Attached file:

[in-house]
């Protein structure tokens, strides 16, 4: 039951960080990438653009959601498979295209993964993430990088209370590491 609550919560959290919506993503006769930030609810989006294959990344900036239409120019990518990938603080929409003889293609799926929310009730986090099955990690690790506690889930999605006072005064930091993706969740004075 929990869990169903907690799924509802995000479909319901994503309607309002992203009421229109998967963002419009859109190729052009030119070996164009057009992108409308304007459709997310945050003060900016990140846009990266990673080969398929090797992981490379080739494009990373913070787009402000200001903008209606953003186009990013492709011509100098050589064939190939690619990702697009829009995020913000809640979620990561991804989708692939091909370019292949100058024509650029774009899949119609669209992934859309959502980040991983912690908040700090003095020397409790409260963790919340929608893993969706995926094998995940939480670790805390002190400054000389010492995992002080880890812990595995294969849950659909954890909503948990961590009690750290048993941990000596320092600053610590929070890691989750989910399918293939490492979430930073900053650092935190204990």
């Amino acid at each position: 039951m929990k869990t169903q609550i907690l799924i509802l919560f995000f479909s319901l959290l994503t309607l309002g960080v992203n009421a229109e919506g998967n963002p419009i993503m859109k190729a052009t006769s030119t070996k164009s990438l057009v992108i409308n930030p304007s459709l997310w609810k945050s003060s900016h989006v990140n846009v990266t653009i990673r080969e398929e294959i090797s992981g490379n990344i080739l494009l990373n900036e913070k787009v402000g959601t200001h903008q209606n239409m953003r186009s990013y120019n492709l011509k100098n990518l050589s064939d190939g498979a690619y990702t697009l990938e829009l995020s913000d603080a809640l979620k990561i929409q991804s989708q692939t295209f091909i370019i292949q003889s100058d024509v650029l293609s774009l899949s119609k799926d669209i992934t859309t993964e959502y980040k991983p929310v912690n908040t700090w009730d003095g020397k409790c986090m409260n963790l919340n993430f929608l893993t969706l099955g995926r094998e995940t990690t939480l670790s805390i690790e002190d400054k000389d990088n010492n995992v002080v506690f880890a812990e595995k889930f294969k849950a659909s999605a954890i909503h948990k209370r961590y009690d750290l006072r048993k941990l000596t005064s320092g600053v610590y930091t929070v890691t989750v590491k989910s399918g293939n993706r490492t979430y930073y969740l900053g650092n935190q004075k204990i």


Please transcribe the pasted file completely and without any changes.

[in-house]
């Protein structure tokens, strides 16, 4: 039951960080990438653009959601498979295209993964993430990088209370590491 609550919560959290919506993503006769930030609810989006294959990344900036239409120019990518990938603080929409003889293609799926929310009730986090099955990690690790506690889930999605006072005064930091993706969740004075 929990869990169903907690799924509802995000479909319901994503309607309002992203009421229109998967963002419009859109190729052009030119070996164009057009992108409308304007459709997310945050003060900016990140846009990266990673080969398929090797992981490379080739494009990373913070787009402000200001903008209606953003186009990013492709011509100098050589064939190939690619990702697009829009995020913000809640979620990561991804989708692939091909370019292949100058024509650029774009899949119609669209992934859309959502980040991983912690908040700090003095020397409790409260963790919340929608893993969706995926094998995940939480670790805390002190400054000389010492995992002080880890812990595995294969849950659909954890909503948990961590009690750290048993941990000596320092600053610590929070890691989750989910399918293939490492979430930073900053650092935190204990």
């Amino acid at each position: 039951m929990k869990t169903q609550i907690l799924i509802l919560f995000f479909s319901l959290l994503t309607l309002g960080v992203n009421a229109e919506g998967n963002p419009i993503m859109k190729a052009t006769s030119t070996k164009s990438l057009v992108i409308n930030p304007s459709l997310w609810k945050s003060s900016h989006v990140n846009v990266t653009i990673r080969e398929e294959i090797s992981g490379n990344i080739l494009l990373n900036e913070k787009v402000g959601t200001h903008q209606n239409m953003r186009s990013y120019n492709l011509k100098n990518l050589s064939d190939g498979a690619y990702t697009l990938e829009l995020s913000d603080a809640l979620k990561i929409q991804s989708q692939t295209f091909i370019i292949q003889s100058d024509v650029l293609s774009l899949s119609k799926d669209i992934t859309t993964e959502y980040k991983p929310v912690n908040t700090w009730d003095g020397k409790c986090m409260n963790l919340n993430f929608l893993t969706l099955g995926r094998e995940t990690t939480l670790s805390i690790e002190d400054k000389d990088n010492n995992v002080v506690f880890a812990e595995k889930f294969k849950a659909s999605a954890i909503h948990k209370r961590y009690d750290l006072r048993k941990l000596t005064s320092g600053v610590y930091t929070v890691t989750v590491k989910s399918g293939n993706r490492t979430y930073y969740l900053g650092n935190q004075k204990i």